I remember reading somewhere that you use a thicker and undamped panel for the front baffle unlike the side cabinet panels. So, if I am not wrong, would you please illustrate the advantage of this deviation.

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        • #34
          Counter-layers

          Originally posted by DrWest View Post
          I was under the impression that none of the commercial speaker cabinets would come without proper internal surface damping unless its a subwoofer where the mid-frequency colorations are out of its pass band. Cost cutting or poor designing?!

          I remember reading somewhere that you use a thicker and undamped panel for the front baffle unlike the side cabinet panels. So, if I am not wrong, would you please illustrate the advantage of this deviation.
          Few contemporary speaker cabinets have bitumen/rubber (or equivalent) panel treatments bonded to the internal panel walls as Harbeths have. In fact, one speaker cabinet maker who approached us recently was issued a set of drawings, and upon studying them said that he needed to understand where to obtain the bitumen counter-layer: he'd never been asked for such a think before.

          18-24mm wall thickness on "tall boy" speakers, very much the vogue, seem to have little or no panel damping, even from the well known UK specialist brands.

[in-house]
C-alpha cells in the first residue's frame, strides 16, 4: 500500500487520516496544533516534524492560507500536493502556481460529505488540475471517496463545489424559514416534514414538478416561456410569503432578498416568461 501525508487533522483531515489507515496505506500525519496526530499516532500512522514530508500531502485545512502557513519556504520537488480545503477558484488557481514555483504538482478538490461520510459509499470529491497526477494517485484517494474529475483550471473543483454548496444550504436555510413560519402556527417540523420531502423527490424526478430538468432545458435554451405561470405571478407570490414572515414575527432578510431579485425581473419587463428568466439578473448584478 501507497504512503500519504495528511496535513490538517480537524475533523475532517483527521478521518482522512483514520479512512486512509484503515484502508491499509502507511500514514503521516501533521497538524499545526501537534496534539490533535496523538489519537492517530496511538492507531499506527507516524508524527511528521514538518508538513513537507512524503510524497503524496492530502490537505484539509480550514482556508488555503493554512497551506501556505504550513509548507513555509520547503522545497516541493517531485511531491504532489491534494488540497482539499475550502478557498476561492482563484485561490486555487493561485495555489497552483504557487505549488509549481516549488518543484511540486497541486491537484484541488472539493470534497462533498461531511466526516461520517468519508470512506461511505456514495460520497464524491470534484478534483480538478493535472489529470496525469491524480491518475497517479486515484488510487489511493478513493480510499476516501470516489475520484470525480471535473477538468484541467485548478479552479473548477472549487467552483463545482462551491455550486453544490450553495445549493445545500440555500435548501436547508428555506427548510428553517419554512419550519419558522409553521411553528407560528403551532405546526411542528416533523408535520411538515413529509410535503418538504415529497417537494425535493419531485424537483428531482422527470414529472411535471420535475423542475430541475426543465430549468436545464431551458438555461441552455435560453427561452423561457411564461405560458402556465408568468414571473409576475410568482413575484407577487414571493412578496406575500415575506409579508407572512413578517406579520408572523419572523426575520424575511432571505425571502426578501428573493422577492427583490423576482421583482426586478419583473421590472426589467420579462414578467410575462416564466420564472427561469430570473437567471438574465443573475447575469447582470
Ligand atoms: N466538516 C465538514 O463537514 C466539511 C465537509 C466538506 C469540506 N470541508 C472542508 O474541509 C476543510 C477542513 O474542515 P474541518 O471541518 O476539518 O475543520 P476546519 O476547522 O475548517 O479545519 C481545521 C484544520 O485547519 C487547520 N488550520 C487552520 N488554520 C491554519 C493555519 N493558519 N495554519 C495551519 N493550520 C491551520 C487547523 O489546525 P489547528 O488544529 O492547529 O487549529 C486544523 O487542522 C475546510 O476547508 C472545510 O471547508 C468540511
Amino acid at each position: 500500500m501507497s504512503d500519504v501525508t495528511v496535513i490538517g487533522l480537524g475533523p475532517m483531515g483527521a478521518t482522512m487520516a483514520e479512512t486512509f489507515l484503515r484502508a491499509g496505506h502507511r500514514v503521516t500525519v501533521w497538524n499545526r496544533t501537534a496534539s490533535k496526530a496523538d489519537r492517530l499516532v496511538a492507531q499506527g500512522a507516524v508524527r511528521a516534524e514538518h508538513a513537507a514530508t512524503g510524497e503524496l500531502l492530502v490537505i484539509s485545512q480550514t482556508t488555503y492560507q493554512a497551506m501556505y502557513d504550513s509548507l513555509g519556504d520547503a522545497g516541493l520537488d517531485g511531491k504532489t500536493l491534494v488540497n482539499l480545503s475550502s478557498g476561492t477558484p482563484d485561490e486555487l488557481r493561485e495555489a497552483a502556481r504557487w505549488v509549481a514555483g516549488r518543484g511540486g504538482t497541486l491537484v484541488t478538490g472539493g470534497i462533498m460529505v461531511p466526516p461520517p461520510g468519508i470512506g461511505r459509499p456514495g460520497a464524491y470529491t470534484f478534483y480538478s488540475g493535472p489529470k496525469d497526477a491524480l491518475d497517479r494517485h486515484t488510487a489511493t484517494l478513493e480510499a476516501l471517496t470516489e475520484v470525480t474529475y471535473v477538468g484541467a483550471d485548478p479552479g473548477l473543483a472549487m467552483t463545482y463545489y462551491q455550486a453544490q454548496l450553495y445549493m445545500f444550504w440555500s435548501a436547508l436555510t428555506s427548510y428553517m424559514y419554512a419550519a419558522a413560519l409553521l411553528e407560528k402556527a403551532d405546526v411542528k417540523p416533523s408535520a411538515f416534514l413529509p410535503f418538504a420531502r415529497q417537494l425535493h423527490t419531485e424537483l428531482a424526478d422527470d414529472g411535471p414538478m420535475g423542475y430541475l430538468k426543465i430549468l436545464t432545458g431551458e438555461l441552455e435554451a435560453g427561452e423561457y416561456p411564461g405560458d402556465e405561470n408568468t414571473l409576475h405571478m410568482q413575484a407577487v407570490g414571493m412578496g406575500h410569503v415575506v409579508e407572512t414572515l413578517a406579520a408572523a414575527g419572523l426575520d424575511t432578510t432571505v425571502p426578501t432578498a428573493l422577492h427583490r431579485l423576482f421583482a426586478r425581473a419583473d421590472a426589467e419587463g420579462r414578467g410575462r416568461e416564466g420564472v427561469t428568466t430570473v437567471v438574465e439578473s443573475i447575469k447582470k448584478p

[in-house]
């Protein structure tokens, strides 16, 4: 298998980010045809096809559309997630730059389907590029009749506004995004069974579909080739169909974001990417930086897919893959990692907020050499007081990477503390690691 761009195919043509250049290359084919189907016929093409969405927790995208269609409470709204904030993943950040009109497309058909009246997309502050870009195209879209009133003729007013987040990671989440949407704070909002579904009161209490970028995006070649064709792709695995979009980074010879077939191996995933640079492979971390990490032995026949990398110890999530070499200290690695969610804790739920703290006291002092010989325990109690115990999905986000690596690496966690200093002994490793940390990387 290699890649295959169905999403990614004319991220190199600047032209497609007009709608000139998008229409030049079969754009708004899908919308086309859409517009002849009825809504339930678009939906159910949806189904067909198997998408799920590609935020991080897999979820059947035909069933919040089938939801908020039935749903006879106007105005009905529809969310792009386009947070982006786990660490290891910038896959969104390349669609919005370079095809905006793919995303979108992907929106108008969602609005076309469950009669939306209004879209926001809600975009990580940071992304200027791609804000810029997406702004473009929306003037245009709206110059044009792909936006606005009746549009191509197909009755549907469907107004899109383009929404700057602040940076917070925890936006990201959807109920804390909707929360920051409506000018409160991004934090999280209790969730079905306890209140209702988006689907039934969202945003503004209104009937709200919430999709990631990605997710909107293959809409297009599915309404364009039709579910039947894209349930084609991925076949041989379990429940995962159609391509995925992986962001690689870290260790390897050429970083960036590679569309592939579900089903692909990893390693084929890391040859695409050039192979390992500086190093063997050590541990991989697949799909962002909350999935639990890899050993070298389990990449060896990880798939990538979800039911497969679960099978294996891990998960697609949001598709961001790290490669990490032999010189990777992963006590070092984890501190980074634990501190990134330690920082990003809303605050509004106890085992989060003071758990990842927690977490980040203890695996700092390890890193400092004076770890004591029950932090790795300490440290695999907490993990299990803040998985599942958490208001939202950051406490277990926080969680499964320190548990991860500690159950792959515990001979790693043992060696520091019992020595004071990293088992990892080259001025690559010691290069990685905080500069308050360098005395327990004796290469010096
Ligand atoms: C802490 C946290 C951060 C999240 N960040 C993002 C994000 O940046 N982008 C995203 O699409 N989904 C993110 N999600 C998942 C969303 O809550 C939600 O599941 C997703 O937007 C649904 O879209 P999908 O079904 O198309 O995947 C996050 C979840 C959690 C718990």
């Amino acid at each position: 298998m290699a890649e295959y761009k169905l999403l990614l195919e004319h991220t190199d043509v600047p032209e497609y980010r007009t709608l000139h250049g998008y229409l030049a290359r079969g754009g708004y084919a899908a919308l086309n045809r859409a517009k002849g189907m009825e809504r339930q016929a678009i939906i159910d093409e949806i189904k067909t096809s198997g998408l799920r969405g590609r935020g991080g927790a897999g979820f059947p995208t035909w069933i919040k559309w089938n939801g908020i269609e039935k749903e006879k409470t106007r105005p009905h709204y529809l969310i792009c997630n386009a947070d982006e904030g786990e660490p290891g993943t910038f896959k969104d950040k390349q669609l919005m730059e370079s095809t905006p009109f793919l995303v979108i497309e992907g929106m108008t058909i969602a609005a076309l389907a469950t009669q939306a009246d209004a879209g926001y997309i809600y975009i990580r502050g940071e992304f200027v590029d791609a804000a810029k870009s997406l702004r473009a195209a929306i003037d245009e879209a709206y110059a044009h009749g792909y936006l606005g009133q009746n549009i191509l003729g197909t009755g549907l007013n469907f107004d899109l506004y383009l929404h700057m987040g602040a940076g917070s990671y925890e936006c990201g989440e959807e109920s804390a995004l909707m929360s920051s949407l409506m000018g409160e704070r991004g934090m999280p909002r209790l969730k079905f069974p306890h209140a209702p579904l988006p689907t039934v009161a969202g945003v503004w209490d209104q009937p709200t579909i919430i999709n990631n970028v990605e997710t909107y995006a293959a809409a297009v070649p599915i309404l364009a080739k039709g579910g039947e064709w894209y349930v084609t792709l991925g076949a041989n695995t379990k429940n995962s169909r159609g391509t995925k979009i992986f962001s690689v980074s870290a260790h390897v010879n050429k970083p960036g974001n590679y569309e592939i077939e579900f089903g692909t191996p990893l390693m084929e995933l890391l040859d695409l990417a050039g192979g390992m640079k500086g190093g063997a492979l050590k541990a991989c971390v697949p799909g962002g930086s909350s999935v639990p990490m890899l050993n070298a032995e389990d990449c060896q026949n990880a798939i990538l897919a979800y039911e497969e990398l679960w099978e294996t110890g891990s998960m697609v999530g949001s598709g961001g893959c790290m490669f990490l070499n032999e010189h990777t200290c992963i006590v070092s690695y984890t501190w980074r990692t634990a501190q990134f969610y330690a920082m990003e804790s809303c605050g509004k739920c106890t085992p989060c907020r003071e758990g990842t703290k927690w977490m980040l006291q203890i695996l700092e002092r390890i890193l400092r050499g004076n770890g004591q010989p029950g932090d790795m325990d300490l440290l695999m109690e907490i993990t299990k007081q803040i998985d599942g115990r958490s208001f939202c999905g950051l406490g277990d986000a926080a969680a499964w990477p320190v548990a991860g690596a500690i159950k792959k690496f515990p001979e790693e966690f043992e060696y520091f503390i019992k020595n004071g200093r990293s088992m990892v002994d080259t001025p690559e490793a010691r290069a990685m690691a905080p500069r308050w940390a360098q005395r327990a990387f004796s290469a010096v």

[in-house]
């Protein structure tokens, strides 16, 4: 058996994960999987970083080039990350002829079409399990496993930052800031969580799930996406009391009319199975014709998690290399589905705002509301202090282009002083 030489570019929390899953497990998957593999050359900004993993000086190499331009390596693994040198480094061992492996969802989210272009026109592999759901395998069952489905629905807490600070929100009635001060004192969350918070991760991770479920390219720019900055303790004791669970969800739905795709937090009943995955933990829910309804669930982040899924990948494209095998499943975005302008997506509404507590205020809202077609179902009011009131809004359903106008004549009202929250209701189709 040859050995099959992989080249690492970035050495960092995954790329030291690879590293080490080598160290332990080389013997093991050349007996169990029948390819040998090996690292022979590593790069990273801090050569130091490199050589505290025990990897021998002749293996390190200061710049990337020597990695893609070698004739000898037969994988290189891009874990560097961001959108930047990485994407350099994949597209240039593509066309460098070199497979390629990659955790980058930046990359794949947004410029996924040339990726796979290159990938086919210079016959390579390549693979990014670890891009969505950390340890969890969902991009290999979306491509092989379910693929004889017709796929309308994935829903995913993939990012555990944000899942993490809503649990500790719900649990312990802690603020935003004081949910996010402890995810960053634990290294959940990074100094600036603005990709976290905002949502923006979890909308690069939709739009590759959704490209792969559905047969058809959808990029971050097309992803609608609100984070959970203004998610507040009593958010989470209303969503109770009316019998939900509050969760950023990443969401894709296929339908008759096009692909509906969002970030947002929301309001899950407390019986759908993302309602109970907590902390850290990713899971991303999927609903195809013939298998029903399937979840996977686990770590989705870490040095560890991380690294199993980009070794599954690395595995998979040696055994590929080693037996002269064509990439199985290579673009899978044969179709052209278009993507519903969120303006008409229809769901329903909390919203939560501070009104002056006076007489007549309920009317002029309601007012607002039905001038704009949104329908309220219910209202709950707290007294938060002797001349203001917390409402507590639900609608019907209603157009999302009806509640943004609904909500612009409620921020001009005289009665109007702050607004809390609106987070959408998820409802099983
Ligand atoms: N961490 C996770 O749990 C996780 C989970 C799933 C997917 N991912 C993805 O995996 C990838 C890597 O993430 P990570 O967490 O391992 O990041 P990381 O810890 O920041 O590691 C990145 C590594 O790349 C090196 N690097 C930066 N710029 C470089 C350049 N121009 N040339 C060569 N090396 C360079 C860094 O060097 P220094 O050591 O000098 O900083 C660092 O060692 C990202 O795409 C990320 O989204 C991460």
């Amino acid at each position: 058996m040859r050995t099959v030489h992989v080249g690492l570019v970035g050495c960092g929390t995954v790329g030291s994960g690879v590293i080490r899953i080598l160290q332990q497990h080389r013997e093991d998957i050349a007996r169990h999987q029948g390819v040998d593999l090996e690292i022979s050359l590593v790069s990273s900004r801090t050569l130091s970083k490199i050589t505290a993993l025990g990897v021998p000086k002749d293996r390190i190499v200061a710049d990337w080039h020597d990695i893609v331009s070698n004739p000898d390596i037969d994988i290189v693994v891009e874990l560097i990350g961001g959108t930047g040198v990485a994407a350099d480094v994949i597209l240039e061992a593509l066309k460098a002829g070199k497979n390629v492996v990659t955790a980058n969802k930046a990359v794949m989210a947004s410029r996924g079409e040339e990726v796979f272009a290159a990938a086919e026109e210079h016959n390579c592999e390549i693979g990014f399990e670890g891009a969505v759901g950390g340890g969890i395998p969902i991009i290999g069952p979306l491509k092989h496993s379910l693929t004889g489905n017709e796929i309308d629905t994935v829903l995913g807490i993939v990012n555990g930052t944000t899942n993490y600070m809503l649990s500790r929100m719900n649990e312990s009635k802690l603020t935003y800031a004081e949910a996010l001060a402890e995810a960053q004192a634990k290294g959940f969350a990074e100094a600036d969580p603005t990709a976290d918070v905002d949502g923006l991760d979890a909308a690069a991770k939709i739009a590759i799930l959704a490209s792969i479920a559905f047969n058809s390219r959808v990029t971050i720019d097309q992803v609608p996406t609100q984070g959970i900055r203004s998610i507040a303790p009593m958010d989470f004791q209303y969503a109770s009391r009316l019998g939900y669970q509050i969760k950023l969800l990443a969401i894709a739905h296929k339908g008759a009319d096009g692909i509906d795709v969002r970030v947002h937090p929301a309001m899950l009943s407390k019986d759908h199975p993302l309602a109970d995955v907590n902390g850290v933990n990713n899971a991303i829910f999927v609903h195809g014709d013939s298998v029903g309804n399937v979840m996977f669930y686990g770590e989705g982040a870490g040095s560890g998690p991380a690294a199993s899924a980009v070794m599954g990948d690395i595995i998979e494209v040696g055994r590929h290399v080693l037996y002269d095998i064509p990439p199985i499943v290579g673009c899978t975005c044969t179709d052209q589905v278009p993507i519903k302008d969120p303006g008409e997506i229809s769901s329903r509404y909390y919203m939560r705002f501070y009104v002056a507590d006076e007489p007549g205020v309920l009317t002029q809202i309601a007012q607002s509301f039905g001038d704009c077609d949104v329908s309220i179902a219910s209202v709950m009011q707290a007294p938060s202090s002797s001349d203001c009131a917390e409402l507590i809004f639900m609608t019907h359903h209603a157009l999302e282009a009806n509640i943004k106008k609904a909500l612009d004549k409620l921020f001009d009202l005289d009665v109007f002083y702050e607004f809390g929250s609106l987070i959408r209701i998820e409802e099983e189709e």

Front panel (baffle) thickness: consider how much of the panel is milled-out for the drive units. What remains has to support them so needs to be adequately strong, hence a little thicker than the other panels.
          Alan A. Shaw
          Designer, owner
          Harbeth Audio UK

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          • #35
            Screwed on backs

            Originally posted by Miles MG View Post
            I discovered that the early BBC LS3/5a had a screwed-on back panel, but later ones including Harbeth's, didn't.
            Does this indicate it is less effective on a smaller cabinet ? Mind you, the modern Stirling Broadcast LS3/5a has a screwed-on back panel, as does the Harbeth P3ESR. My old ( 1993 ) HL-P3s don't. I suppose it all depends on the particular design, as Stirling's '3/5a and the 'ESR don't have the same drive units as the original LS3/5a.

            I have recently made up some LS3/5a clones for a bedroom system, as I can't justify another pair of P3-ESRs ! A pair of ex. BBC 9mm cabinets with screw on backs, somewhat rare items, were found. The front baffles were glued and screwed in.
            These are usually just screwed in on sealing strip.

            They sound very good, as I expected, but how much the removeable backs contribute I don't know. They may be compromised by the glued in baffles.

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            • #36
              Cabinet bracing?

              I note from a review photo that the M30.1 has a kind of timber T-brace inside the rear of its cabinet. Is this for additional resonance control?

              Comment


              • #37
                Originally posted by A.S. View Post
                Re: BBC-style thin-wall cabinets. Measurements and observations (1)

                The reason that the BBC began to investigate alternatives to the thick wall enclosure used in the massive floor standing LSU/10 was simple:


                >
                Alan, kinda curious, how exactly did you made these measurements and how did you manage to "isolate" the sound from the driver itself?
                Attached Files